1. .....and not everyone is lucky enough to have you visit them. Yours is one of my favourite blogs and I love the little insights you give into your work. S

  2. Thank goodness for people like you…..my Mum tried every day to do the crossword on the back of the Telegraph well into her mid 90's. It was so sad to see her getting less and less clues right, until eventually she stopped bothering. I lived an hour and a half away so couldn't really help. She was also very deaf, even with her hearing aid! It was all very stressful.

  3. A heartwarming story. I can see why you enjoy your job.

  4. My parents were both able to stay in their own home until they passed away thanks to therapists. I am so thankful for your skills and those of all who do therapeutic work.

  5. Lovely account. Recently, I got my Mum some cds of Vera Lynn, Glenn Millar etc and she sings along a bit. This is someone who can't string a sentence together due to dementia. I wish I'd done it a few years ago.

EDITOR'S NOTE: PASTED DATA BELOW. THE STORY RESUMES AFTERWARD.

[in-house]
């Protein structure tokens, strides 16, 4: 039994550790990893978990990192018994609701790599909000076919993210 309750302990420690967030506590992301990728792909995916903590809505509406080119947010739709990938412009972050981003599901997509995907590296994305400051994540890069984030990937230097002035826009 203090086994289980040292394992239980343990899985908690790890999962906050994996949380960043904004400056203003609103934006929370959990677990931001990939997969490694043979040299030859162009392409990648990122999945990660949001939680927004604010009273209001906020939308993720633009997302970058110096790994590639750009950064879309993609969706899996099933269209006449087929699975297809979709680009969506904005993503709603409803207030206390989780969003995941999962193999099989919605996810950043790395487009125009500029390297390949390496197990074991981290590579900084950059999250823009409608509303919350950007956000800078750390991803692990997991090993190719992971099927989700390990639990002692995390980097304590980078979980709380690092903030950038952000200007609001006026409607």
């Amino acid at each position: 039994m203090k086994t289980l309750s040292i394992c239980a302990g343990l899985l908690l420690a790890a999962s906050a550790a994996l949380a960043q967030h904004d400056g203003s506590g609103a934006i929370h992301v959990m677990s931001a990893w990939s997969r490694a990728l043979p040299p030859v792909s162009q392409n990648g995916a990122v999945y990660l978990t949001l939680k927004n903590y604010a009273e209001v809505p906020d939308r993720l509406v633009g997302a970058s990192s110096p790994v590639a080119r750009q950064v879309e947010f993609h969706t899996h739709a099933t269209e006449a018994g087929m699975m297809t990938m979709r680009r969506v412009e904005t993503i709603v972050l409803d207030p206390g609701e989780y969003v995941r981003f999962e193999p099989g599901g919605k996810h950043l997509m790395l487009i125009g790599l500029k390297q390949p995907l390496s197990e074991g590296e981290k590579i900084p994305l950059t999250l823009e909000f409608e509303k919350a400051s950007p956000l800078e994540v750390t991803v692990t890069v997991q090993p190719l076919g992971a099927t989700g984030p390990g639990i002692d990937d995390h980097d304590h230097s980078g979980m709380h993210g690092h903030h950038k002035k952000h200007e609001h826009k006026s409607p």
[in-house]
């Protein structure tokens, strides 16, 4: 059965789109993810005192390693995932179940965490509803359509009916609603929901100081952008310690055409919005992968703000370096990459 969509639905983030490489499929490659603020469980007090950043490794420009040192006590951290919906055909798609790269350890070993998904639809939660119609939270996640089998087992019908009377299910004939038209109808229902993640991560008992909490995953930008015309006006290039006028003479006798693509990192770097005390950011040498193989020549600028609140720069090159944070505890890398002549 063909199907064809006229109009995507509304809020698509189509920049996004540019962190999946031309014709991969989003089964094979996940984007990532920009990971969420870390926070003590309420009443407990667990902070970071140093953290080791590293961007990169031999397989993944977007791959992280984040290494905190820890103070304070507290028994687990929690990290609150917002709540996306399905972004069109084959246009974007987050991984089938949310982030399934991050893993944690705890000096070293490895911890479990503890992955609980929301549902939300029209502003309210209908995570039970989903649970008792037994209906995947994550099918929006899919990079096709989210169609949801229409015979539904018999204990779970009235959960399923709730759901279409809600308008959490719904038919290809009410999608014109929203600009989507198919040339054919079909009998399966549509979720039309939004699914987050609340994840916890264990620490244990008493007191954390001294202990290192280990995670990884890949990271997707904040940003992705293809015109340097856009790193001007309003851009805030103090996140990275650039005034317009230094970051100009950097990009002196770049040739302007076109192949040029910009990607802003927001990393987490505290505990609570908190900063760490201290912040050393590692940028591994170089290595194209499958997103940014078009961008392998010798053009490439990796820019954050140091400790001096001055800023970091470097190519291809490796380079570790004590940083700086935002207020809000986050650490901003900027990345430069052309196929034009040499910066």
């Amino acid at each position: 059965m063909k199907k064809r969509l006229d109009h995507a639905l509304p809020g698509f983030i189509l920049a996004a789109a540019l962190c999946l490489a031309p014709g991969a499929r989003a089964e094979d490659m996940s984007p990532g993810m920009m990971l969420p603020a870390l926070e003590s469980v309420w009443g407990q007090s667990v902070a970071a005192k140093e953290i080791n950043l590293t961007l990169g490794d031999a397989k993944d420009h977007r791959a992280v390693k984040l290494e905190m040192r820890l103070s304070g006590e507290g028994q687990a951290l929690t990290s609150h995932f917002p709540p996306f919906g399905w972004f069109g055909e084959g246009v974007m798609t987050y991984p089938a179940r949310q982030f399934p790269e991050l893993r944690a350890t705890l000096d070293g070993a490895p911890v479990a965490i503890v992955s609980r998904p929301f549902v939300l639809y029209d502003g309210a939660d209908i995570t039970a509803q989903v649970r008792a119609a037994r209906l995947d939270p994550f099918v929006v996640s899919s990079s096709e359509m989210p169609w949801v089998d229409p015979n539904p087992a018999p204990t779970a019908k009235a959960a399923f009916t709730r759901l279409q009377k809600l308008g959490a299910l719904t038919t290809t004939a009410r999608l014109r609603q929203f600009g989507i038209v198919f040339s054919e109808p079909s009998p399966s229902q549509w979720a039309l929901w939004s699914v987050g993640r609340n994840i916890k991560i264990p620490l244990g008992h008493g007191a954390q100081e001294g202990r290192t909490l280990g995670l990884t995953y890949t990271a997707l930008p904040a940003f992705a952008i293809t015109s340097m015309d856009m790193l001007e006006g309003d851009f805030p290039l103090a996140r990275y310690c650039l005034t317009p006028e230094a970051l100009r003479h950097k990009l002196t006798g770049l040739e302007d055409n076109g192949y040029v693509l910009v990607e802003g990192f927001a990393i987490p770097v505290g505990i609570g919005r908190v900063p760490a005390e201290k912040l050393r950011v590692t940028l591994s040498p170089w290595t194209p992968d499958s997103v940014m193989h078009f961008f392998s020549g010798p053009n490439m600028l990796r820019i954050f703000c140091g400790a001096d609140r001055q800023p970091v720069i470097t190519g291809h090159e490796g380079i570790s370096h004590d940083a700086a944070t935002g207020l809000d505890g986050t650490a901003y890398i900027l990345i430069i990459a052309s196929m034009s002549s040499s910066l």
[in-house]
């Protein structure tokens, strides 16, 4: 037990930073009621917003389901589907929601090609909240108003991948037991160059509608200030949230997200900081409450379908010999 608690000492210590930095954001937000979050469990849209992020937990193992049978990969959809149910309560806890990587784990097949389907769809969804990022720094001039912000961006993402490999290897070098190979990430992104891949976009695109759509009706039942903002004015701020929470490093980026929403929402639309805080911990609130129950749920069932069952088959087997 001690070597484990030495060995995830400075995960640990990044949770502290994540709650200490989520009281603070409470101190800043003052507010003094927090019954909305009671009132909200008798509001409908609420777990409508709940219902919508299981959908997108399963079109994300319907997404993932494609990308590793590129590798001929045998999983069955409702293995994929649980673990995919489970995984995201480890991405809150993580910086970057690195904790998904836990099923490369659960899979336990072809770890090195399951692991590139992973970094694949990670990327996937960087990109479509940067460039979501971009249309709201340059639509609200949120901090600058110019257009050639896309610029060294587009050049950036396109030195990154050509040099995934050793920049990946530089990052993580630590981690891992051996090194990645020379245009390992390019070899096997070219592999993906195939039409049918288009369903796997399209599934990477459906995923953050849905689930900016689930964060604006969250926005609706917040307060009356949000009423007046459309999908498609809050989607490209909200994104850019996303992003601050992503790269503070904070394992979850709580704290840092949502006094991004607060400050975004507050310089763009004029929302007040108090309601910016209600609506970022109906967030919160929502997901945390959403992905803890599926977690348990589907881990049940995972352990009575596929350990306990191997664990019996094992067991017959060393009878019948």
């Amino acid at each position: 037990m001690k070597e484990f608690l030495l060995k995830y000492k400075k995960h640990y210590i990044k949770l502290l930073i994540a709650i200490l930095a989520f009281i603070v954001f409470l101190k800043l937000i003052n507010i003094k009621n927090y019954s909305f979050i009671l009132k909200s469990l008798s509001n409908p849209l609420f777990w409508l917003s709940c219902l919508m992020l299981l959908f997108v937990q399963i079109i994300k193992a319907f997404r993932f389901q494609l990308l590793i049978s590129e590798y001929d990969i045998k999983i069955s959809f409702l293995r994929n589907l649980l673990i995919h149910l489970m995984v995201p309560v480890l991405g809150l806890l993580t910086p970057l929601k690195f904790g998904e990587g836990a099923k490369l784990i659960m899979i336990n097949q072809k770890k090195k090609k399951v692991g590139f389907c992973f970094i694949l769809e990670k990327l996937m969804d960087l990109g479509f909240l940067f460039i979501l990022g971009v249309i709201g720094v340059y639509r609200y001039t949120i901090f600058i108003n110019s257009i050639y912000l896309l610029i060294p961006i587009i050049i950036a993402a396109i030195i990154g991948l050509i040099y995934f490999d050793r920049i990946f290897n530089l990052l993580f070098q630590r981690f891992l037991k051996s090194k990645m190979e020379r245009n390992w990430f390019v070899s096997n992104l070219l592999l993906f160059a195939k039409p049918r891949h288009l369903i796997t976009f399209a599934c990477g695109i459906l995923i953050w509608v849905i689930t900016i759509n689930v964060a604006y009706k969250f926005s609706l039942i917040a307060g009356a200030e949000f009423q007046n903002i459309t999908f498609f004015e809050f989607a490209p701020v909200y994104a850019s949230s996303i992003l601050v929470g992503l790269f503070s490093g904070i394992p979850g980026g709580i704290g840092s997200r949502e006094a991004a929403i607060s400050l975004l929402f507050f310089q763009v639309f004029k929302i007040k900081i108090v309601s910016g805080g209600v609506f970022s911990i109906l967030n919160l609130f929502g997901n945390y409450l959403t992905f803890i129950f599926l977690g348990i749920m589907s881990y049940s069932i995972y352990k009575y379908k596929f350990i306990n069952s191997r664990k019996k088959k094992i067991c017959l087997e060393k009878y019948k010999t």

6. I worked in a nursing home for over 25 years and I just wanted to say "thank you and well done for taking the time to draw this lady out and help her feel welcome".

    It is very easy to develop a hard shell and not take the time needed. Often I found if I stopped and chatted with a resident for a few minutes it made all the difference in the world to them. Often they are ignored. I always said to my co-workers "remember some day this could be you, we will all get old and think how you would feel in this situation" - sorry for my rant.

    Carry on your good work.

  7. Well done. Take away the peel, and there's often a lovely fruit inside.

  8. Thank God for you and people like you - my Mum is 93 and in her own home looked after by carers, losing her sight and hearing. I am in New Zealand and hope that there is someone like you in her life as it is too far for me to do anything now that I can't write or phone her. Audrey

  9. Thanks for all these lovely comments. What I want to say is that there are many other health and social care staff out there doing a brilliant job, my very gorgeous colleagues among them. Little by little we're cracking away at it, rooting out what is unacceptable and making it a wider societal responsibility to care for those who are at the end of life. x

  10. What a gift you have, thank you for caring so much. I might have to move to your area...